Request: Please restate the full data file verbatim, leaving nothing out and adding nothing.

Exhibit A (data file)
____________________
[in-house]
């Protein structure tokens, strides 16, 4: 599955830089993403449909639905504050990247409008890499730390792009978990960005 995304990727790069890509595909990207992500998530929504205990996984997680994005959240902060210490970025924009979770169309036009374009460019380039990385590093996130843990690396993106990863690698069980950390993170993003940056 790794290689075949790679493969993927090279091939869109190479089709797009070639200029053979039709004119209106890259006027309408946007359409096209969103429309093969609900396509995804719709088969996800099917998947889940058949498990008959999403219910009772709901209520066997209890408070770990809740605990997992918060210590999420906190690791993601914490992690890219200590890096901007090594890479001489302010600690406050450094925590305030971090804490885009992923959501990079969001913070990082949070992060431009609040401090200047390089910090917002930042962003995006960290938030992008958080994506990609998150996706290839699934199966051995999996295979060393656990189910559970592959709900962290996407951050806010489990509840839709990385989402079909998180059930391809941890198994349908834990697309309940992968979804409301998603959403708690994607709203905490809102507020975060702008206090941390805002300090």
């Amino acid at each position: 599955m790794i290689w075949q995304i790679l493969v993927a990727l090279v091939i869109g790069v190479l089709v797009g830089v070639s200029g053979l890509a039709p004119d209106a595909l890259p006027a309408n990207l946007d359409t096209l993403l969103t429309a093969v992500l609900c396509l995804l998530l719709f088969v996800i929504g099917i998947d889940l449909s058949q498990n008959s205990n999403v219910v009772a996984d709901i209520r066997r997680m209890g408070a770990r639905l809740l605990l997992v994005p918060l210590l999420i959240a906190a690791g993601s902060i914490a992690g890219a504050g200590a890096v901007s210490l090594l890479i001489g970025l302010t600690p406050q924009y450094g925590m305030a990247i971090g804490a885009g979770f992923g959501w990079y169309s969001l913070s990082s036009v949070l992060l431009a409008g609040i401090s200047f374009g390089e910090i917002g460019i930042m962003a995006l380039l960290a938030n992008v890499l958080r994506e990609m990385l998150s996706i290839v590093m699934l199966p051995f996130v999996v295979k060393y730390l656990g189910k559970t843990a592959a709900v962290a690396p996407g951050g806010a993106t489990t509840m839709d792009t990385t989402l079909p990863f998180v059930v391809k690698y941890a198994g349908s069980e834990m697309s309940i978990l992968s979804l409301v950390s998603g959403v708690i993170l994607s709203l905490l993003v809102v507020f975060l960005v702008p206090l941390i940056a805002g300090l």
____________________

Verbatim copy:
[in-house]
């Protein structure tokens, strides 16, 4: 599955830089993403449909639905504050990247409008890499730390792009978990960005 995304990727790069890509595909990207992500998530929504205990996984997680994005959240902060210490970025924009979770169309036009374009460019380039990385590093996130843990690396993106990863690698069980950390993170993003940056 790794290689075949790679493969993927090279091939869109190479089709797009070639200029053979039709004119209106890259006027309408946007359409096209969103429309093969609900396509995804719709088969996800099917998947889940058949498990008959999403219910009772709901209520066997209890408070770990809740605990997992918060210590999420906190690791993601914490992690890219200590890096901007090594890479001489302010600690406050450094925590305030971090804490885009992923959501990079969001913070990082949070992060431009609040401090200047390089910090917002930042962003995006960290938030992008958080994506990609998150996706290839699934199966051995999996295979060393656990189910559970592959709900962290996407951050806010489990509840839709990385989402079909998180059930391809941890198994349908834990697309309940992968979804409301998603959403708690994607709203905490809102507020975060702008206090941390805002300090």
């Amino acid at each position: 599955m790794i290689w075949q995304i790679l493969v993927a990727l090279v091939i869109g790069v190479l089709v797009g830089v070639s200029g053979l890509a039709p004119d209106a595909l890259p006027a309408n990207l946007d359409t096209l993403l969103t429309a093969v992500l609900c396509l995804l998530l719709f088969v996800i929504g099917i998947d889940l449909s058949q498990n008959s205990n999403v219910v009772a996984d709901i209520r066997r997680m209890g408070a770990r639905l809740l605990l997992v994005p918060l210590l999420i959240a906190a690791g993601s902060i914490a992690g890219a504050g200590a890096v901007s210490l090594l890479i001489g970025l302010t600690p406050q924009y450094g925590m305030a990247i971090g804490a885009g979770f992923g959501w990079y169309s969001l913070s990082s036009v949070l992060l431009a409008g609040i401090s200047f374009g390089e910090i917002g460019i930042m962003a995006l380039l960290a938030n992008v890499l958080r994506e990609m990385l998150s996706i290839v590093m699934l199966p051995f996130v999996v295979k060393y730390l656990g189910k559970t843990a592959a709900v962290a690396p996407g951050g806010a993106t489990t509840m839709d792009t990385t989402l079909p990863f998180v059930v391809k690698y941890a198994g349908s069980e834990m697309s309940i978990l992968s979804l409301v950390s998603g959403v708690i993170l994607s709203l905490l993003v809102v507020f975060l960005v702008p206090l941390i940056a805002g300090l």